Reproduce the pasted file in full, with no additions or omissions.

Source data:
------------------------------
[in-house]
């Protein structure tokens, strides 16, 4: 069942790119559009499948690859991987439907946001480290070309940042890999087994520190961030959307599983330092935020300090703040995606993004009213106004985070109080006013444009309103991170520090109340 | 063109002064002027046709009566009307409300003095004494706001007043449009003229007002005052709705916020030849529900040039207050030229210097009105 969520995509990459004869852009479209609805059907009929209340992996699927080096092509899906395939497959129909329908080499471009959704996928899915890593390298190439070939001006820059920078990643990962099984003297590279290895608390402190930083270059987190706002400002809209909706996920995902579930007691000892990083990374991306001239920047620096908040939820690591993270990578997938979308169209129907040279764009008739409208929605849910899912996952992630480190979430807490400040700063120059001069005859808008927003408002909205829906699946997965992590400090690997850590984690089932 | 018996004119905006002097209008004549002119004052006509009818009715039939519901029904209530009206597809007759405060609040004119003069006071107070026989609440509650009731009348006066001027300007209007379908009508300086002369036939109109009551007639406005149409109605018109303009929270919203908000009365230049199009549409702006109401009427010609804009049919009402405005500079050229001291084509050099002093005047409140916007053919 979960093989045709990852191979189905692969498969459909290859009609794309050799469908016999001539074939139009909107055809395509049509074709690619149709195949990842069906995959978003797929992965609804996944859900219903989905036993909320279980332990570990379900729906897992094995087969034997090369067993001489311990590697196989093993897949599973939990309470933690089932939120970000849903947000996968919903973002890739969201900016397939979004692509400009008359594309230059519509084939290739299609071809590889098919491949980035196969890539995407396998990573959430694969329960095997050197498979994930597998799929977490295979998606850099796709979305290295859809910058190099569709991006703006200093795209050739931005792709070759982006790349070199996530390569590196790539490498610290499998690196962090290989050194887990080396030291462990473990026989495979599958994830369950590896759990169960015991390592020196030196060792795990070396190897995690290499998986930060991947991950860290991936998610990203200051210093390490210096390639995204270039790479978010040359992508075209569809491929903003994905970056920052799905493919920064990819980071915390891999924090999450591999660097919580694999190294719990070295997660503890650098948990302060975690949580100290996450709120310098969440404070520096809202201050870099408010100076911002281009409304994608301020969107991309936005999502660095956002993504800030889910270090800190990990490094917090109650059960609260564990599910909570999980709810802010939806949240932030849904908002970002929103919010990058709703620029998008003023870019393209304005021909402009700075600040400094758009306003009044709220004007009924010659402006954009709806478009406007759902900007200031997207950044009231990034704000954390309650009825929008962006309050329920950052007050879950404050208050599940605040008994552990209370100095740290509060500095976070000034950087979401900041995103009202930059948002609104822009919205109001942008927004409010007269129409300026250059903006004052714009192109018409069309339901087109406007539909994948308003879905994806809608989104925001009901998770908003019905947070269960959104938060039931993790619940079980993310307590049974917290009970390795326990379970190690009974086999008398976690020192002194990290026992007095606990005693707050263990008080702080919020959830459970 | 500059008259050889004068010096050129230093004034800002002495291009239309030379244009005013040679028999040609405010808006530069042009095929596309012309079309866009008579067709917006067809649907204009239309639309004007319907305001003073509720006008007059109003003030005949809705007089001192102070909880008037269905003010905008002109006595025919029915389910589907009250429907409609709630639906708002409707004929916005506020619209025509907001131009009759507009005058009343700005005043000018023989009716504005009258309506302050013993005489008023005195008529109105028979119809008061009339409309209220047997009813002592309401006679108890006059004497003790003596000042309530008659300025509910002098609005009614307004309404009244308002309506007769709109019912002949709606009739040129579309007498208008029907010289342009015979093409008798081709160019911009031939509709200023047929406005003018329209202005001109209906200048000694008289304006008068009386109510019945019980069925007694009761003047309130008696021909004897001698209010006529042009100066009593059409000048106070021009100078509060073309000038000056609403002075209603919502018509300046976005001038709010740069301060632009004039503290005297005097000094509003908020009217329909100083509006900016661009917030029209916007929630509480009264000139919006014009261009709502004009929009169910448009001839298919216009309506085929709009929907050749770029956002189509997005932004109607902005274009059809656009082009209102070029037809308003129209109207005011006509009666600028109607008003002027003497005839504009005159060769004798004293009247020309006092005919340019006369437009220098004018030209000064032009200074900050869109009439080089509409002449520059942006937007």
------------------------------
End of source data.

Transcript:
[in-house]
């Protein structure tokens, strides 16, 4: 069942790119559009499948690859991987439907946001480290070309940042890999087994520190961030959307599983330092935020300090703040995606993004009213106004985070109080006013444009309103991170520090109340 | 063109002064002027046709009566009307409300003095004494706001007043449009003229007002005052709705916020030849529900040039207050030229210097009105 969520995509990459004869852009479209609805059907009929209340992996699927080096092509899906395939497959129909329908080499471009959704996928899915890593390298190439070939001006820059920078990643990962099984003297590279290895608390402190930083270059987190706002400002809209909706996920995902579930007691000892990083990374991306001239920047620096908040939820690591993270990578997938979308169209129907040279764009008739409208929605849910899912996952992630480190979430807490400040700063120059001069005859808008927003408002909205829906699946997965992590400090690997850590984690089932 | 018996004119905006002097209008004549002119004052006509009818009715039939519901029904209530009206597809007759405060609040004119003069006071107070026989609440509650009731009348006066001027300007209007379908009508300086002369036939109109009551007639406005149409109605018109303009929270919203908000009365230049199009549409702006109401009427010609804009049919009402405005500079050229001291084509050099002093005047409140916007053919 979960093989045709990852191979189905692969498969459909290859009609794309050799469908016999001539074939139009909107055809395509049509074709690619149709195949990842069906995959978003797929992965609804996944859900219903989905036993909320279980332990570990379900729906897992094995087969034997090369067993001489311990590697196989093993897949599973939990309470933690089932939120970000849903947000996968919903973002890739969201900016397939979004692509400009008359594309230059519509084939290739299609071809590889098919491949980035196969890539995407396998990573959430694969329960095997050197498979994930597998799929977490295979998606850099796709979305290295859809910058190099569709991006703006200093795209050739931005792709070759982006790349070199996530390569590196790539490498610290499998690196962090290989050194887990080396030291462990473990026989495979599958994830369950590896759990169960015991390592020196030196060792795990070396190897995690290499998986930060991947991950860290991936998610990203200051210093390490210096390639995204270039790479978010040359992508075209569809491929903003994905970056920052799905493919920064990819980071915390891999924090999450591999660097919580694999190294719990070295997660503890650098948990302060975690949580100290996450709120310098969440404070520096809202201050870099408010100076911002281009409304994608301020969107991309936005999502660095956002993504800030889910270090800190990990490094917090109650059960609260564990599910909570999980709810802010939806949240932030849904908002970002929103919010990058709703620029998008003023870019393209304005021909402009700075600040400094758009306003009044709220004007009924010659402006954009709806478009406007759902900007200031997207950044009231990034704000954390309650009825929008962006309050329920950052007050879950404050208050599940605040008994552990209370100095740290509060500095976070000034950087979401900041995103009202930059948002609104822009919205109001942008927004409010007269129409300026250059903006004052714009192109018409069309339901087109406007539909994948308003879905994806809608989104925001009901998770908003019905947070269960959104938060039931993790619940079980993310307590049974917290009970390795326990379970190690009974086999008398976690020192002194990290026992007095606990005693707050263990008080702080919020959830459970 | 500059008259050889004068010096050129230093004034800002002495291009239309030379244009005013040679028999040609405010808006530069042009095929596309012309079309866009008579067709917006067809649907204009239309639309004007319907305001003073509720006008007059109003003030005949809705007089001192102070909880008037269905003010905008002109006595025919029915389910589907009250429907409609709630639906708002409707004929916005506020619209025509907001131009009759507009005058009343700005005043000018023989009716504005009258309506302050013993005489008023005195008529109105028979119809008061009339409309209220047997009813002592309401006679108890006059004497003790003596000042309530008659300025509910002098609005009614307004309404009244308002309506007769709109019912002949709606009739040129579309007498208008029907010289342009015979093409008798081709160019911009031939509709200023047929406005003018329209202005001109209906200048000694008289304006008068009386109510019945019980069925007694009761003047309130008696021909004897001698209010006529042009100066009593059409000048106070021009100078509060073309000038000056609403002075209603919502018509300046976005001038709010740069301060632009004039503290005297005097000094509003908020009217329909100083509006900016661009917030029209916007929630509480009264000139919006014009261009709502004009929009169910448009001839298919216009309506085929709009929907050749770029956002189509997005932004109607902005274009059809656009082009209102070029037809308003129209109207005011006509009666600028109607008003002027003497005839504009005159060769004798004293009247020309006092005919340019006369437009220098004018030209000064032009200074900050869109009439080089509409002449520059942006937007």